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Social Anxiety in a Video Conferencing World

How can you manage social anxiety when video conferencing is the new normal way to communicate and be social?

With the sudden onset of a pandemic and “social distancing”, we’ve all been suddenly thrown into a world with a “new normal” social situation!

While you try to catch up on what the social norms are during this “new normal” it’s also necessary to recognize it’s a “new normal” for all of us – many people haven’t interacted virtually over video conferencing before… so be gentle with yourself and your expectations.

For online interactions, some of the same social norms exist, and some new norms are forming. Stay tuned until the end of this post where we’ll share a free printable CBT handout!

Here’s a list of some current social skills you may want to check and practice:

 

Social Skills for Video Conferencing

 

• Ask what platform people would like to talk on

Phone, FaceTime, Zoom, Snapchat? Giving options and becoming familiar with the options yourself will increase your new 2020 social skills development

 

• Check in to make sure the person’s technology is working and of course if they have time to talk.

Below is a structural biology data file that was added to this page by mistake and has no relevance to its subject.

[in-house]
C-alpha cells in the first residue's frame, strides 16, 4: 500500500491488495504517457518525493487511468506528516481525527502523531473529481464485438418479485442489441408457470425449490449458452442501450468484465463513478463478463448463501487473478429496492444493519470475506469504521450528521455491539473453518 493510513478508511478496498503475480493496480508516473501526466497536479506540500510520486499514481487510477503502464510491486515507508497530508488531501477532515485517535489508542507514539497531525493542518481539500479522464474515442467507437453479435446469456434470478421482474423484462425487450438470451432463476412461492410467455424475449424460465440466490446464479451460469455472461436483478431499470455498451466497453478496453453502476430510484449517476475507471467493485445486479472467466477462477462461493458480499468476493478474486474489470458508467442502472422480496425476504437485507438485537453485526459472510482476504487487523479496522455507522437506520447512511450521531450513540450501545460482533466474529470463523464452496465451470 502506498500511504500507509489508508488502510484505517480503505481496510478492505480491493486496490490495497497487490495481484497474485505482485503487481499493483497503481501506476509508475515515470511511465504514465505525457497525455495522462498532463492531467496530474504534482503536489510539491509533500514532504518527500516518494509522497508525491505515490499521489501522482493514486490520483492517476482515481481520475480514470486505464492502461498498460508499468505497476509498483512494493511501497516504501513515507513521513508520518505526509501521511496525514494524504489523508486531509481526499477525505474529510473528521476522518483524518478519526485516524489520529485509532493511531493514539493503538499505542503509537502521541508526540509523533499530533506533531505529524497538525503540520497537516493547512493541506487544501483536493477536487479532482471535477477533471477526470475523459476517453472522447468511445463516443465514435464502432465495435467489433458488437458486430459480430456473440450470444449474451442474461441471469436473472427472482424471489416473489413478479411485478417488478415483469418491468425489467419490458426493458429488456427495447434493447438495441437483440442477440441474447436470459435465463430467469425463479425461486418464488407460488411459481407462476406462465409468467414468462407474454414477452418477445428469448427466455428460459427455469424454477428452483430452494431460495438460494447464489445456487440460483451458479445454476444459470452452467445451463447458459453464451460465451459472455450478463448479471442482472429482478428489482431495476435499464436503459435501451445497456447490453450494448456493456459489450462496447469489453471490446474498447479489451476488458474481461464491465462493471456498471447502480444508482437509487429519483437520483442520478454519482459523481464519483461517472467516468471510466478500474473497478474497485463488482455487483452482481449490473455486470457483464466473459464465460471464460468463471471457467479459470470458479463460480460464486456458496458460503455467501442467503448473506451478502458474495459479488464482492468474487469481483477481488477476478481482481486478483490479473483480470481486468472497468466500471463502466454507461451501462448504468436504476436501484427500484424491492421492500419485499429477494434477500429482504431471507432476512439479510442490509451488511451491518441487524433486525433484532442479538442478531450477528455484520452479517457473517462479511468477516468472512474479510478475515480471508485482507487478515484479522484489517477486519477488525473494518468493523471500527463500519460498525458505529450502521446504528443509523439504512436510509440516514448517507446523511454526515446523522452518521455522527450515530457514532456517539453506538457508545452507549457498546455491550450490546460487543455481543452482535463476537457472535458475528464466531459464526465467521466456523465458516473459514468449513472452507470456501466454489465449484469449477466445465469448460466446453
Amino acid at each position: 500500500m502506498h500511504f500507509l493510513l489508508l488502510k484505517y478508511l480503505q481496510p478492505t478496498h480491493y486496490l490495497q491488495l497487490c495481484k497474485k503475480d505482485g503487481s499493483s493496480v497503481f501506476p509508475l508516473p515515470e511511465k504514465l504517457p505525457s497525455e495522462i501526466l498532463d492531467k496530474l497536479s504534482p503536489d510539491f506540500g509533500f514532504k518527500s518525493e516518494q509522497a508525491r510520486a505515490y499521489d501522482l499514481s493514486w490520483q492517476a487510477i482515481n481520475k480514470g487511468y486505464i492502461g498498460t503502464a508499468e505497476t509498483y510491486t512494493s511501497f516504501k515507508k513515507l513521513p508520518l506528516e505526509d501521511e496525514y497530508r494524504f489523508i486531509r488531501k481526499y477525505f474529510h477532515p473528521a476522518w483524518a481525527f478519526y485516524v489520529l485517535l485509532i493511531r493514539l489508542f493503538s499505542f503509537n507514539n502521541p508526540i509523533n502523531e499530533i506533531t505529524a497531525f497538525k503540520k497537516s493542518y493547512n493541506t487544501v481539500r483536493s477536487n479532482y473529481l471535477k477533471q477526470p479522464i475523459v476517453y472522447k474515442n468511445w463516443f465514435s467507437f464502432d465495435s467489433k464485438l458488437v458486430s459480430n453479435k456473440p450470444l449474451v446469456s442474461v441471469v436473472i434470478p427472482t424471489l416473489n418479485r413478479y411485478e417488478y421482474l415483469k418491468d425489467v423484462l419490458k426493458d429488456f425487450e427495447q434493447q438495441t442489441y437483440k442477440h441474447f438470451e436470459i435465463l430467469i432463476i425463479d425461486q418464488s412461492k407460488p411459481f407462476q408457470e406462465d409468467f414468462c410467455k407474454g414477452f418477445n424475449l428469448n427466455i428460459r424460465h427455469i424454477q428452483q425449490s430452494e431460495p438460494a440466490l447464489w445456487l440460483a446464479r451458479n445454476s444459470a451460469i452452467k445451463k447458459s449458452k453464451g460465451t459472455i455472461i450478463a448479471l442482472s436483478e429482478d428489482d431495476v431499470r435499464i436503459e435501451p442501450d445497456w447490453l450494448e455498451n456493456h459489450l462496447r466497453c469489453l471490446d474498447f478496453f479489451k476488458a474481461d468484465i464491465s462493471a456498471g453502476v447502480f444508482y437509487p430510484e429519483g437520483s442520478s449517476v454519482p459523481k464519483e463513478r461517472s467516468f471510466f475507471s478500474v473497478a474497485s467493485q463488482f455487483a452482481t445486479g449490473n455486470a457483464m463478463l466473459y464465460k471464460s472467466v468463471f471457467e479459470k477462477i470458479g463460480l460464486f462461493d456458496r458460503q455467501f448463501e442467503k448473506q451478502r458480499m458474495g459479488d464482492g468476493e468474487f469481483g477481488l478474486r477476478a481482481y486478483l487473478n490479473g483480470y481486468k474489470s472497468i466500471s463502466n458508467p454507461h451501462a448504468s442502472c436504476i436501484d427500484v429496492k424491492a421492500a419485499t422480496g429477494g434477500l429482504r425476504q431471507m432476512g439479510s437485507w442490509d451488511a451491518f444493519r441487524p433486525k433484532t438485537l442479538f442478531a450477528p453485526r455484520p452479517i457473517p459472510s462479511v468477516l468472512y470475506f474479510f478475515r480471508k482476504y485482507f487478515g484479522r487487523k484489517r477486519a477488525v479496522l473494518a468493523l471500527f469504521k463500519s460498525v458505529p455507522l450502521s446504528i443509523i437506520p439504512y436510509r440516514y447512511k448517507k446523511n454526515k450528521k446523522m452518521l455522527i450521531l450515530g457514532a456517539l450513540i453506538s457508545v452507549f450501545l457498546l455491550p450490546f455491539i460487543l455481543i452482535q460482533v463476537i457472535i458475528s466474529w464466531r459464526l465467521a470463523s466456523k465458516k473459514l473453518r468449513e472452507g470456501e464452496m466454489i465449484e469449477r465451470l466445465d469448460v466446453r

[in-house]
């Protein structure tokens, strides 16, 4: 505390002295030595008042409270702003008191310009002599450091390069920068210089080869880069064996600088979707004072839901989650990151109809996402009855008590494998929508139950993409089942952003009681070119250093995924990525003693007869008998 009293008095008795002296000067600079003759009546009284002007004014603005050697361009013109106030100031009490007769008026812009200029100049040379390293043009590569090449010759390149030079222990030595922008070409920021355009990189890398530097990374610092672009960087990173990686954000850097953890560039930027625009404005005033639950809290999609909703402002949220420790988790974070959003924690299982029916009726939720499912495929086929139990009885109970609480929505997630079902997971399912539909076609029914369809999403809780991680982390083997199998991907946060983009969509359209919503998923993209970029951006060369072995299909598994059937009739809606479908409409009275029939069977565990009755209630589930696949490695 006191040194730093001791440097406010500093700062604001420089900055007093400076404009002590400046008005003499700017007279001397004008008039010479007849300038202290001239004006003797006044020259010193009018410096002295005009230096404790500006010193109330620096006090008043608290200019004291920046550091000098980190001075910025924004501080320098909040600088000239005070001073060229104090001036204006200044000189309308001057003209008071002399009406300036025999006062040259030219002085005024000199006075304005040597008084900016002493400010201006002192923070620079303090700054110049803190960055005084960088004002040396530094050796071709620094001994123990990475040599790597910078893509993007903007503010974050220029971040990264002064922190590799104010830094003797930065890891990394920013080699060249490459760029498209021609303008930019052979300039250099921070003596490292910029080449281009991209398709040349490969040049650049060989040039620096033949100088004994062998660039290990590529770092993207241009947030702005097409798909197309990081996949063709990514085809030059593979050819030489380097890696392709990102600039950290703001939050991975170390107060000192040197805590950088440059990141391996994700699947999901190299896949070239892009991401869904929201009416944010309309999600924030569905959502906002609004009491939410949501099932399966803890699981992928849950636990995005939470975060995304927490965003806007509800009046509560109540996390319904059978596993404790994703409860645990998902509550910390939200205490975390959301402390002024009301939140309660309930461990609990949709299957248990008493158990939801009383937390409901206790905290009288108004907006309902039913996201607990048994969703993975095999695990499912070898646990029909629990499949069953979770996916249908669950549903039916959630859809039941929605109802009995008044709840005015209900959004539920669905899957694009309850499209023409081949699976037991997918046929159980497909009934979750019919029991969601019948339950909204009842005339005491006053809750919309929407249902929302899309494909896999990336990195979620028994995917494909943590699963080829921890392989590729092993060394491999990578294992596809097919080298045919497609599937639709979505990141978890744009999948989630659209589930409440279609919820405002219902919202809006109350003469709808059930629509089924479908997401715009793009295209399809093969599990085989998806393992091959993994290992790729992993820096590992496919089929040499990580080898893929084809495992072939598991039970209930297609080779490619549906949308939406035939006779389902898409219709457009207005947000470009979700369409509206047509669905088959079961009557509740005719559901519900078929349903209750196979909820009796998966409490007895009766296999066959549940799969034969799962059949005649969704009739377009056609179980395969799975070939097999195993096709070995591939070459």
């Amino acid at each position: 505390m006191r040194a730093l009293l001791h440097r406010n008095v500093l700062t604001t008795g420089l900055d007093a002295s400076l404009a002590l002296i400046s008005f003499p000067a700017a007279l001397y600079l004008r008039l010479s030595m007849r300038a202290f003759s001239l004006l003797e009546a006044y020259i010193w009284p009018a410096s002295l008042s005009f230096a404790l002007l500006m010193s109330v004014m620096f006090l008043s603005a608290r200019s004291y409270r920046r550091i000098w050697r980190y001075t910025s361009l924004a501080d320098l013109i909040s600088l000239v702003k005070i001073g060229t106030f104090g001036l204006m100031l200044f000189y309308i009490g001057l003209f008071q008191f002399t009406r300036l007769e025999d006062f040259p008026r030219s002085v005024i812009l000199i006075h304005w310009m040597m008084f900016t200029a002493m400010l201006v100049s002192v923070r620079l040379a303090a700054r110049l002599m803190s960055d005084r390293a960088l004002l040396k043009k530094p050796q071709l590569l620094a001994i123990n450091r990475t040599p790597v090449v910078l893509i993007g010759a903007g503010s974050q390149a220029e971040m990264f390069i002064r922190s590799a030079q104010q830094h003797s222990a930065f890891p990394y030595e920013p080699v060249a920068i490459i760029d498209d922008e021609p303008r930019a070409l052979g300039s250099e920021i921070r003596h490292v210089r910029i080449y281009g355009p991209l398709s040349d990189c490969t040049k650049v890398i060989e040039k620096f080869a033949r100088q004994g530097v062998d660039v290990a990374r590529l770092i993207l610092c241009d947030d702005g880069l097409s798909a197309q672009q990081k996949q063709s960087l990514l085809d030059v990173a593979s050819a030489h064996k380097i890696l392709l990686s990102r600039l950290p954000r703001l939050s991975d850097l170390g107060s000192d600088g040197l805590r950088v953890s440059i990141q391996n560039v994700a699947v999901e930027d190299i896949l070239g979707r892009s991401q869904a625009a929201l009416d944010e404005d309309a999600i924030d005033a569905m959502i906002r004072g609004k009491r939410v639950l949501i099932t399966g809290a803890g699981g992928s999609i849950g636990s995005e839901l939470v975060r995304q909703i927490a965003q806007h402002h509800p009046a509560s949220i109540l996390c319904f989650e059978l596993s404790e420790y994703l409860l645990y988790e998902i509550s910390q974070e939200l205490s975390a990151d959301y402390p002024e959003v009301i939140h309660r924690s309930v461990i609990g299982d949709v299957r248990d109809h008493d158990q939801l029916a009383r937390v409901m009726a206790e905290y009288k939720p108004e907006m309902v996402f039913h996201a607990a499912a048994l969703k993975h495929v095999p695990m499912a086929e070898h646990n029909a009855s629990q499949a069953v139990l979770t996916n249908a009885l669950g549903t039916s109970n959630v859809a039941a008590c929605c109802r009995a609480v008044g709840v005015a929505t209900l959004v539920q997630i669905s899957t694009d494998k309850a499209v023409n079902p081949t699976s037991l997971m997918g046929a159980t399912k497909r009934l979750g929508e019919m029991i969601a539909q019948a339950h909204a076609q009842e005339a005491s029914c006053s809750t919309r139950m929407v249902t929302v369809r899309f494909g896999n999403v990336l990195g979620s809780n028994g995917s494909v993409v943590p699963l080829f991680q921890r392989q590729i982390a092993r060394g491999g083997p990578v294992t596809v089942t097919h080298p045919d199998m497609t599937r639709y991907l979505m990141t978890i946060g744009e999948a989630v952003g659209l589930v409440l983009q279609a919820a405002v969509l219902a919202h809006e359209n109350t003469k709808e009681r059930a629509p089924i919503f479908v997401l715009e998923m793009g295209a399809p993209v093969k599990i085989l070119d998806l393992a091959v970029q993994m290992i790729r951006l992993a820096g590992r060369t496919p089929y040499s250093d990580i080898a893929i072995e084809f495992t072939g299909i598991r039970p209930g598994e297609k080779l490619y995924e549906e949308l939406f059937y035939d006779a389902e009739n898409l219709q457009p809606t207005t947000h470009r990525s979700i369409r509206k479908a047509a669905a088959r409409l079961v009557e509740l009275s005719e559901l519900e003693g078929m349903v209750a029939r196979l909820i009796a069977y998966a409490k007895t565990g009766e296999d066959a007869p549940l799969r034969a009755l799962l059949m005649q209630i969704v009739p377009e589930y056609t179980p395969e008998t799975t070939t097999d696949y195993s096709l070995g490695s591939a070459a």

Because of increasing home demands and decreasing privacy at times, people generally need more check ins and permission to end calls if needed.

 

• Accept and expect interruptions graciously

Since those with families are self-isolating all together, there are likely to be more interruptions during times that previously may have been uninterrupted (like during school or daytime hours).

 

• Try to bring humour to uncomfortable situations

Even for yourself if you are fumbling or overwhelmed or stumbling over your words… now is a time we are all experiencing heightened stress, so learn to laugh about it and recover in the moment

 

• Make eye contact

Making eye contact may mean looking into the camera rather than someone’s face, try doing both to give the appearance of making eye contact over video conferencing platforms.

 

• Focus on the other person, not yourself

If you are a socially self-conscious person then having yourself on screen may seem intimidating or distracting but focusing on the other person will be more beneficial to the relationship. Sure, make one joke about your hair or whatever bothers you about your on-screen image, but then switch your focus to the person. This will enrich the interaction and help them feel heard and listened to.

 

 

Your Free Handout

Click this link to view in a new window & download: Maintaining Social Gains in a Virtual World

[You can find more free handouts on our Free CBT Resources page!]

 

Social Anxiety Gains Virtual World

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